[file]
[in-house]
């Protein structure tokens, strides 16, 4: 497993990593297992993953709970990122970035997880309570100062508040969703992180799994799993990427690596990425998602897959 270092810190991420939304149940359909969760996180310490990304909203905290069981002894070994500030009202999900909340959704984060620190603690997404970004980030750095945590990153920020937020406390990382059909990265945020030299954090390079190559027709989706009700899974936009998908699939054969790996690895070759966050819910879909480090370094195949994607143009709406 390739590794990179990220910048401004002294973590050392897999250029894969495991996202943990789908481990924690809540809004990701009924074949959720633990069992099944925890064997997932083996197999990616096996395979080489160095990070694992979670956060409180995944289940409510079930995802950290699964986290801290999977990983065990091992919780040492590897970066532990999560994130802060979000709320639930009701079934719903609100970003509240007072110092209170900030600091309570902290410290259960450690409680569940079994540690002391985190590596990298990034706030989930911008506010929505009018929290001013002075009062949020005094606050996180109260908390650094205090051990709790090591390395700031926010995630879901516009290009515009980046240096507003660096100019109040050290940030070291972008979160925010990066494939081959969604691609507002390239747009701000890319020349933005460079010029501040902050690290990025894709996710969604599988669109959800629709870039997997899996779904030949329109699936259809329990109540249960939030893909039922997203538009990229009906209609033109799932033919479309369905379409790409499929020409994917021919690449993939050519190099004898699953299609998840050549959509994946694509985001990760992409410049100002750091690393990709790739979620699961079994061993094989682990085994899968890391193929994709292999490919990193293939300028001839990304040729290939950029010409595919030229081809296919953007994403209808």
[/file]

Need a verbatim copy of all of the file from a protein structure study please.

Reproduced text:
[in-house]
């Protein structure tokens, strides 16, 4: 497993990593297992993953709970990122970035997880309570100062508040969703992180799994799993990427690596990425998602897959 270092810190991420939304149940359909969760996180310490990304909203905290069981002894070994500030009202999900909340959704984060620190603690997404970004980030750095945590990153920020937020406390990382059909990265945020030299954090390079190559027709989706009700899974936009998908699939054969790996690895070759966050819910879909480090370094195949994607143009709406 390739590794990179990220910048401004002294973590050392897999250029894969495991996202943990789908481990924690809540809004990701009924074949959720633990069992099944925890064997997932083996197999990616096996395979080489160095990070694992979670956060409180995944289940409510079930995802950290699964986290801290999977990983065990091992919780040492590897970066532990999560994130802060979000709320639930009701079934719903609100970003509240007072110092209170900030600091309570902290410290259960450690409680569940079994540690002391985190590596990298990034706030989930911008506010929505009018929290001013002075009062949020005094606050996180109260908390650094205090051990709790090591390395700031926010995630879901516009290009515009980046240096507003660096100019109040050290940030070291972008979160925010990066494939081959969604691609507002390239747009701000890319020349933005460079010029501040902050690290990025894709996710969604599988669109959800629709870039997997899996779904030949329109699936259809329990109540249960939030893909039922997203538009990229009906209609033109799932033919479309369905379409790409499929020409994917021919690449993939050519190099004898699953299609998840050549959509994946694509985001990760992409410049100002750091690393990709790739979620699961079994061993094989682990085994899968890391193929994709292999490919990193293939300028001839990304040729290939950029010409595919030229081809296919953007994403209808």